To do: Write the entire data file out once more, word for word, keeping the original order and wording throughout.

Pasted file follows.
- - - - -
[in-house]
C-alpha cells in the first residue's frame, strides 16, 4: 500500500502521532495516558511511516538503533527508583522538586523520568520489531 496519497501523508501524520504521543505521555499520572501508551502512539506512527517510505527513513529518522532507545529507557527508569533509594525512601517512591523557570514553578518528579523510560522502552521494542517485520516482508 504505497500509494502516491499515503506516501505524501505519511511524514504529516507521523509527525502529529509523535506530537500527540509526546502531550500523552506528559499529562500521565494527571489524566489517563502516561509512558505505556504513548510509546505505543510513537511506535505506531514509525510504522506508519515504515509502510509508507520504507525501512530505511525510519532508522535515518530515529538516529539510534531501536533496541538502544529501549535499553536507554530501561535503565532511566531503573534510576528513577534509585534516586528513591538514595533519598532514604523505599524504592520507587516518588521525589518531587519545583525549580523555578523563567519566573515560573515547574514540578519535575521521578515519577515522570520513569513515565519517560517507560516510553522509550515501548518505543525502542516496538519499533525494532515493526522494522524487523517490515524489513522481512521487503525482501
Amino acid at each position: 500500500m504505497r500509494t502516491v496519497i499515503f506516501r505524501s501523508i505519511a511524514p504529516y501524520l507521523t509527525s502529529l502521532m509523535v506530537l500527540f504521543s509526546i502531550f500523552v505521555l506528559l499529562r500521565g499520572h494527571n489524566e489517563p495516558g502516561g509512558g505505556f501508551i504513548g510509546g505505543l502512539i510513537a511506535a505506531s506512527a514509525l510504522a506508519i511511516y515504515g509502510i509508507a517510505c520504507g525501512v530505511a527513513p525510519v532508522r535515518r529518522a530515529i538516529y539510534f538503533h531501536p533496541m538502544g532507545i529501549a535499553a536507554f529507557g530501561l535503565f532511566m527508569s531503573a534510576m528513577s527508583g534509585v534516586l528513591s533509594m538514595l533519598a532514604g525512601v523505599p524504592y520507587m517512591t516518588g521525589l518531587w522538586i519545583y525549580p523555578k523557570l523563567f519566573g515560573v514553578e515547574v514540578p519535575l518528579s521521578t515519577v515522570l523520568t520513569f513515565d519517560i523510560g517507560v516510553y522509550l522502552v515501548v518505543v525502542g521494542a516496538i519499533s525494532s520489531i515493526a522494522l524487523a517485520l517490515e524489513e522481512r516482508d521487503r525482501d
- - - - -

[in-house]
C-alpha cells in the first residue's frame, strides 16, 4: 500500500502521532495516558511511516538503533527508583522538586523520568520489531 496519497501523508501524520504521543505521555499520572501508551502512539506512527517510505527513513529518522532507545529507557527508569533509594525512601517512591523557570514553578518528579523510560522502552521494542517485520516482508 504505497500509494502516491499515503506516501505524501505519511511524514504529516507521523509527525502529529509523535506530537500527540509526546502531550500523552506528559499529562500521565494527571489524566489517563502516561509512558505505556504513548510509546505505543510513537511506535505506531514509525510504522506508519515504515509502510509508507520504507525501512530505511525510519532508522535515518530515529538516529539510534531501536533496541538502544529501549535499553536507554530501561535503565532511566531503573534510576528513577534509585534516586528513591538514595533519598532514604523505599524504592520507587516518588521525589518531587519545583525549580523555578523563567519566573515560573515547574514540578519535575521521578515519577515522570520513569513515565519517560517507560516510553522509550515501548518505543525502542516496538519499533525494532515493526522494522524487523517490515524489513522481512521487503525482501
Amino acid at each position: 500500500m504505497r500509494t502516491v496519497i499515503f506516501r505524501s501523508i505519511a511524514p504529516y501524520l507521523t509527525s502529529l502521532m509523535v506530537l500527540f504521543s509526546i502531550f500523552v505521555l506528559l499529562r500521565g499520572h494527571n489524566e489517563p495516558g502516561g509512558g505505556f501508551i504513548g510509546g505505543l502512539i510513537a511506535a505506531s506512527a514509525l510504522a506508519i511511516y515504515g509502510i509508507a517510505c520504507g525501512v530505511a527513513p525510519v532508522r535515518r529518522a530515529i538516529y539510534f538503533h531501536p533496541m538502544g532507545i529501549a535499553a536507554f529507557g530501561l535503565f532511566m527508569s531503573a534510576m528513577s527508583g534509585v534516586l528513591s533509594m538514595l533519598a532514604g525512601v523505599p524504592y520507587m517512591t516518588g521525589l518531587w522538586i519545583y525549580p523555578k523557570l523563567f519566573g515560573v514553578e515547574v514540578p519535575l518528579s521521578t515519577v515522570l523520568t520513569f513515565d519517560i523510560g517507560v516510553y522509550l522502552v515501548v518505543v525502542g521494542a516496538i519499533s525494532s520489531i515493526a522494522l524487523a517485520l517490515e524489513e522481512r516482508d521487503r525482501d